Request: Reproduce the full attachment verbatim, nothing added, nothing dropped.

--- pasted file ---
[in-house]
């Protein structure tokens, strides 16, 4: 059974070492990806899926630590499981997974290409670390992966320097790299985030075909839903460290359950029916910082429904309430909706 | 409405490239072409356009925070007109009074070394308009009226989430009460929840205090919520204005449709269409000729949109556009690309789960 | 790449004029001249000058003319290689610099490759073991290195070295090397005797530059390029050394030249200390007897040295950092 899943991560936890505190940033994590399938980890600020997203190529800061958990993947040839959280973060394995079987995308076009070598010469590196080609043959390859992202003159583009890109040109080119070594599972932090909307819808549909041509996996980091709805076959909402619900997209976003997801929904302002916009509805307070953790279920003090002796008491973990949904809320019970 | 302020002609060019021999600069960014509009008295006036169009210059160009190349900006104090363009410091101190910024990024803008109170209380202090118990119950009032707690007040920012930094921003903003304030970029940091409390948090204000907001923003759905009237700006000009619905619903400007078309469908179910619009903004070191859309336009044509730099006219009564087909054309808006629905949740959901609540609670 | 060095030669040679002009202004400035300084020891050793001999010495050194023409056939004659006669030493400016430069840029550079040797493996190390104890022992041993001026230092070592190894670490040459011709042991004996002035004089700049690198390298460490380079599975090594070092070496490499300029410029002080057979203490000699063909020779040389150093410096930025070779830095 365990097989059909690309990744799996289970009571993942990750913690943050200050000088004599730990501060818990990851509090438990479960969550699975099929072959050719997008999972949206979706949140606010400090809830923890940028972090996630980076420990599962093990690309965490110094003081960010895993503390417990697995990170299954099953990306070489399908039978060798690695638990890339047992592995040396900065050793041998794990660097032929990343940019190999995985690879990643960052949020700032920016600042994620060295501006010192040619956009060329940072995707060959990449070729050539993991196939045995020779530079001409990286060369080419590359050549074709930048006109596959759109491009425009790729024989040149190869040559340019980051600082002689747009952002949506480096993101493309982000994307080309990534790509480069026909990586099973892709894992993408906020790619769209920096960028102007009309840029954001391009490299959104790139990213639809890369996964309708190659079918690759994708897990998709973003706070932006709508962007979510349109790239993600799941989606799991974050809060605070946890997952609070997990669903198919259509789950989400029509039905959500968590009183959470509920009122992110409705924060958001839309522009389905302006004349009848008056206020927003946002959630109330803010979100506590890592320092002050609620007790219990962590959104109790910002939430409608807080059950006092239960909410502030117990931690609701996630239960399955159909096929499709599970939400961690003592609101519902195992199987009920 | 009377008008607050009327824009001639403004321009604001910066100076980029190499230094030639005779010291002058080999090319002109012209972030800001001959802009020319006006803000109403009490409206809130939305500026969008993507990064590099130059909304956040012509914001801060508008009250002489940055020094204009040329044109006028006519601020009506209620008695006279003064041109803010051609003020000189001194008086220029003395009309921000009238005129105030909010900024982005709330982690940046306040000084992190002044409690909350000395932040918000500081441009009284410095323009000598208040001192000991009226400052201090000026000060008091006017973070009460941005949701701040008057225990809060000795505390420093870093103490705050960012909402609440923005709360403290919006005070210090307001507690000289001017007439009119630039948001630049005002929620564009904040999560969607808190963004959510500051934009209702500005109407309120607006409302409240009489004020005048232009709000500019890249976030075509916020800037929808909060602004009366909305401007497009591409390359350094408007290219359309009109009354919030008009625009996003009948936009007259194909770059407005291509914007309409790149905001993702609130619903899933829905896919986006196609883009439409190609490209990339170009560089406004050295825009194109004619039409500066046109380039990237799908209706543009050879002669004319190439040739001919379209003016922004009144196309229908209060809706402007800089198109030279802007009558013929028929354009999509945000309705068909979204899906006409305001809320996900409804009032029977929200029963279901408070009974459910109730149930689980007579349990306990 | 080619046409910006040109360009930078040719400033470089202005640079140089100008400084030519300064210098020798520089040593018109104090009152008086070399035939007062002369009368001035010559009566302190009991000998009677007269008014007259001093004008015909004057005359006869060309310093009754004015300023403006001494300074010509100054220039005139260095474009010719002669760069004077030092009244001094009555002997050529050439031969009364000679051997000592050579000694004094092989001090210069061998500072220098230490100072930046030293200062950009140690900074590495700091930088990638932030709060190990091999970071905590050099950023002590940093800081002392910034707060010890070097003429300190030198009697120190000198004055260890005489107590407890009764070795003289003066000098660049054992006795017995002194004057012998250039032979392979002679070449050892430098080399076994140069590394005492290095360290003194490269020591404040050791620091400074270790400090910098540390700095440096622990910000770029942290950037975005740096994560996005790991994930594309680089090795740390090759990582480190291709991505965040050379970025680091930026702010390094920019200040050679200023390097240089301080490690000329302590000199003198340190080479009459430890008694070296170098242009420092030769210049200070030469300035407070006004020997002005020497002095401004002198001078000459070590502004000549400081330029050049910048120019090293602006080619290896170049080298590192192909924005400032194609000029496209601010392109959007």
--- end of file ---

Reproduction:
[in-house]
């Protein structure tokens, strides 16, 4: 059974070492990806899926630590499981997974290409670390992966320097790299985030075909839903460290359950029916910082429904309430909706 | 409405490239072409356009925070007109009074070394308009009226989430009460929840205090919520204005449709269409000729949109556009690309789960 | 790449004029001249000058003319290689610099490759073991290195070295090397005797530059390029050394030249200390007897040295950092 899943991560936890505190940033994590399938980890600020997203190529800061958990993947040839959280973060394995079987995308076009070598010469590196080609043959390859992202003159583009890109040109080119070594599972932090909307819808549909041509996996980091709805076959909402619900997209976003997801929904302002916009509805307070953790279920003090002796008491973990949904809320019970 | 302020002609060019021999600069960014509009008295006036169009210059160009190349900006104090363009410091101190910024990024803008109170209380202090118990119950009032707690007040920012930094921003903003304030970029940091409390948090204000907001923003759905009237700006000009619905619903400007078309469908179910619009903004070191859309336009044509730099006219009564087909054309808006629905949740959901609540609670 | 060095030669040679002009202004400035300084020891050793001999010495050194023409056939004659006669030493400016430069840029550079040797493996190390104890022992041993001026230092070592190894670490040459011709042991004996002035004089700049690198390298460490380079599975090594070092070496490499300029410029002080057979203490000699063909020779040389150093410096930025070779830095 365990097989059909690309990744799996289970009571993942990750913690943050200050000088004599730990501060818990990851509090438990479960969550699975099929072959050719997008999972949206979706949140606010400090809830923890940028972090996630980076420990599962093990690309965490110094003081960010895993503390417990697995990170299954099953990306070489399908039978060798690695638990890339047992592995040396900065050793041998794990660097032929990343940019190999995985690879990643960052949020700032920016600042994620060295501006010192040619956009060329940072995707060959990449070729050539993991196939045995020779530079001409990286060369080419590359050549074709930048006109596959759109491009425009790729024989040149190869040559340019980051600082002689747009952002949506480096993101493309982000994307080309990534790509480069026909990586099973892709894992993408906020790619769209920096960028102007009309840029954001391009490299959104790139990213639809890369996964309708190659079918690759994708897990998709973003706070932006709508962007979510349109790239993600799941989606799991974050809060605070946890997952609070997990669903198919259509789950989400029509039905959500968590009183959470509920009122992110409705924060958001839309522009389905302006004349009848008056206020927003946002959630109330803010979100506590890592320092002050609620007790219990962590959104109790910002939430409608807080059950006092239960909410502030117990931690609701996630239960399955159909096929499709599970939400961690003592609101519902195992199987009920 | 009377008008607050009327824009001639403004321009604001910066100076980029190499230094030639005779010291002058080999090319002109012209972030800001001959802009020319006006803000109403009490409206809130939305500026969008993507990064590099130059909304956040012509914001801060508008009250002489940055020094204009040329044109006028006519601020009506209620008695006279003064041109803010051609003020000189001194008086220029003395009309921000009238005129105030909010900024982005709330982690940046306040000084992190002044409690909350000395932040918000500081441009009284410095323009000598208040001192000991009226400052201090000026000060008091006017973070009460941005949701701040008057225990809060000795505390420093870093103490705050960012909402609440923005709360403290919006005070210090307001507690000289001017007439009119630039948001630049005002929620564009904040999560969607808190963004959510500051934009209702500005109407309120607006409302409240009489004020005048232009709000500019890249976030075509916020800037929808909060602004009366909305401007497009591409390359350094408007290219359309009109009354919030008009625009996003009948936009007259194909770059407005291509914007309409790149905001993702609130619903899933829905896919986006196609883009439409190609490209990339170009560089406004050295825009194109004619039409500066046109380039990237799908209706543009050879002669004319190439040739001919379209003016922004009144196309229908209060809706402007800089198109030279802007009558013929028929354009999509945000309705068909979204899906006409305001809320996900409804009032029977929200029963279901408070009974459910109730149930689980007579349990306990 | 080619046409910006040109360009930078040719400033470089202005640079140089100008400084030519300064210098020798520089040593018109104090009152008086070399035939007062002369009368001035010559009566302190009991000998009677007269008014007259001093004008015909004057005359006869060309310093009754004015300023403006001494300074010509100054220039005139260095474009010719002669760069004077030092009244001094009555002997050529050439031969009364000679051997000592050579000694004094092989001090210069061998500072220098230490100072930046030293200062950009140690900074590495700091930088990638932030709060190990091999970071905590050099950023002590940093800081002392910034707060010890070097003429300190030198009697120190000198004055260890005489107590407890009764070795003289003066000098660049054992006795017995002194004057012998250039032979392979002679070449050892430098080399076994140069590394005492290095360290003194490269020591404040050791620091400074270790400090910098540390700095440096622990910000770029942290950037975005740096994560996005790991994930594309680089090795740390090759990582480190291709991505965040050379970025680091930026702010390094920019200040050679200023390097240089301080490690000329302590000199003198340190080479009459430890008694070296170098242009420092030769210049200070030469300035407070006004020997002005020497002095401004002198001078000459070590502004000549400081330029050049910048120019090293602006080619290896170049080298590192192909924005400032194609000029496209601010392109959007």